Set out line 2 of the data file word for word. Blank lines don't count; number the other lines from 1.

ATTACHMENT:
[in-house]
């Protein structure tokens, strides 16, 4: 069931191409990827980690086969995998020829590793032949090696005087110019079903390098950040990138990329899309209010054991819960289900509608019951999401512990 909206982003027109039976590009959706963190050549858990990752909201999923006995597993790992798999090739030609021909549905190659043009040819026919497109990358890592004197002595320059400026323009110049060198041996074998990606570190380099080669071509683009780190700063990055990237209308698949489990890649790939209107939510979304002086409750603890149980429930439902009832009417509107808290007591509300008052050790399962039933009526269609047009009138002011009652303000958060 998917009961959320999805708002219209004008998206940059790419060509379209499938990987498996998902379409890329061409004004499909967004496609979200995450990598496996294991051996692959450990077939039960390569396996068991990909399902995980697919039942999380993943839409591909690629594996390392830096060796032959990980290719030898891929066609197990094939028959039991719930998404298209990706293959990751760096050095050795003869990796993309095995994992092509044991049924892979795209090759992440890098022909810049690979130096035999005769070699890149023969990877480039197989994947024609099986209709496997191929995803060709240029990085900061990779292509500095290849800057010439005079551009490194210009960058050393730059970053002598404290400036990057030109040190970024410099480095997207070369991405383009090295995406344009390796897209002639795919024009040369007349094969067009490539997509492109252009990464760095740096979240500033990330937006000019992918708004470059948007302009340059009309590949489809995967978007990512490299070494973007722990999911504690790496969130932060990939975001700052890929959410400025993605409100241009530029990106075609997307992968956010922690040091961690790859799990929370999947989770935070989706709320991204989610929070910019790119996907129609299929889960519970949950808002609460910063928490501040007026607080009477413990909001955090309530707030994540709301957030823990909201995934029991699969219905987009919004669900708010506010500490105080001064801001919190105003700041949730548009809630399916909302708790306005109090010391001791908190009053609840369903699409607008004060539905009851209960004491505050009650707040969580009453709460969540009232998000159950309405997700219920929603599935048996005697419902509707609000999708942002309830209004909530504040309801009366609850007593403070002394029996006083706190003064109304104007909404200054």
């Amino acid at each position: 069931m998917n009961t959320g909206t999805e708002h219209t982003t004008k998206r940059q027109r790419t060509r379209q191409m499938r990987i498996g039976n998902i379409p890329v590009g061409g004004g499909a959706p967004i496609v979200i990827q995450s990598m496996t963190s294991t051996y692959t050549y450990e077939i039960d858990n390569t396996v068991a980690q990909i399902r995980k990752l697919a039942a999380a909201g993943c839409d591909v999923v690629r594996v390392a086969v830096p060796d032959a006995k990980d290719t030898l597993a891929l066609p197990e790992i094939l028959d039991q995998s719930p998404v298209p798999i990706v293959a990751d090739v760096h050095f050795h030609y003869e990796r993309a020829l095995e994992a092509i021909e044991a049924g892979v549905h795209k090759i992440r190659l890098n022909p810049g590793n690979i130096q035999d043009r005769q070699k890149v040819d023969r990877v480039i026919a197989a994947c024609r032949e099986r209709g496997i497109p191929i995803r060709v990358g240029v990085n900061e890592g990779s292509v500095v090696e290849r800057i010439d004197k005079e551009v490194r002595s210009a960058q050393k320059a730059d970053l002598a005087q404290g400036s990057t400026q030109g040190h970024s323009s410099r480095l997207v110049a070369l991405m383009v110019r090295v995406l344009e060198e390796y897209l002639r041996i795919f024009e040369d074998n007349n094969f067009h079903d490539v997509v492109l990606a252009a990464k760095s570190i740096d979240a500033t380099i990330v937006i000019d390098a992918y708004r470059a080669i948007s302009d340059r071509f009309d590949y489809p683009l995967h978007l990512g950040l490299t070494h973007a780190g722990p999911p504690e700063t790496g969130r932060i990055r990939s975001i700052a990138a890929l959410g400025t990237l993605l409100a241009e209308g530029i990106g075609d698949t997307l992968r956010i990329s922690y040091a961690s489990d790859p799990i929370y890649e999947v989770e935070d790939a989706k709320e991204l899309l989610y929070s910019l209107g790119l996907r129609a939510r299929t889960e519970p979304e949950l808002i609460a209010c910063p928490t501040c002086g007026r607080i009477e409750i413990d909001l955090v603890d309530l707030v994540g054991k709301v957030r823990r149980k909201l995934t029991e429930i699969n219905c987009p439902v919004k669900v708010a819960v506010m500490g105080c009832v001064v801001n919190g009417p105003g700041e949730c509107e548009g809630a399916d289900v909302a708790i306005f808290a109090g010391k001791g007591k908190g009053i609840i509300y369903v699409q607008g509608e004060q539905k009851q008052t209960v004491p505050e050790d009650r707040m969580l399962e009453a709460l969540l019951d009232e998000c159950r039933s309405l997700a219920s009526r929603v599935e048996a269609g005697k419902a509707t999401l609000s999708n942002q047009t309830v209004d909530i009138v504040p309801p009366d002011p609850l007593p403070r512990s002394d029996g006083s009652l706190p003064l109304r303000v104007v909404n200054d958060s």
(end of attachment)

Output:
């Protein structure tokens, strides 16, 4: 069931191409990827980690086969995998020829590793032949090696005087110019079903390098950040990138990329899309209010054991819960289900509608019951999401512990 909206982003027109039976590009959706963190050549858990990752909201999923006995597993790992798999090739030609021909549905190659043009040819026919497109990358890592004197002595320059400026323009110049060198041996074998990606570190380099080669071509683009780190700063990055990237209308698949489990890649790939209107939510979304002086409750603890149980429930439902009832009417509107808290007591509300008052050790399962039933009526269609047009009138002011009652303000958060 998917009961959320999805708002219209004008998206940059790419060509379209499938990987498996998902379409890329061409004004499909967004496609979200995450990598496996294991051996692959450990077939039960390569396996068991990909399902995980697919039942999380993943839409591909690629594996390392830096060796032959990980290719030898891929066609197990094939028959039991719930998404298209990706293959990751760096050095050795003869990796993309095995994992092509044991049924892979795209090759992440890098022909810049690979130096035999005769070699890149023969990877480039197989994947024609099986209709496997191929995803060709240029990085900061990779292509500095290849800057010439005079551009490194210009960058050393730059970053002598404290400036990057030109040190970024410099480095997207070369991405383009090295995406344009390796897209002639795919024009040369007349094969067009490539997509492109252009990464760095740096979240500033990330937006000019992918708004470059948007302009340059009309590949489809995967978007990512490299070494973007722990999911504690790496969130932060990939975001700052890929959410400025993605409100241009530029990106075609997307992968956010922690040091961690790859799990929370999947989770935070989706709320991204989610929070910019790119996907129609299929889960519970949950808002609460910063928490501040007026607080009477413990909001955090309530707030994540709301957030823990909201995934029991699969219905987009919004669900708010506010500490105080001064801001919190105003700041949730548009809630399916909302708790306005109090010391001791908190009053609840369903699409607008004060539905009851209960004491505050009650707040969580009453709460969540009232998000159950309405997700219920929603599935048996005697419902509707609000999708942002309830209004909530504040309801009366609850007593403070002394029996006083706190003064109304104007909404200054």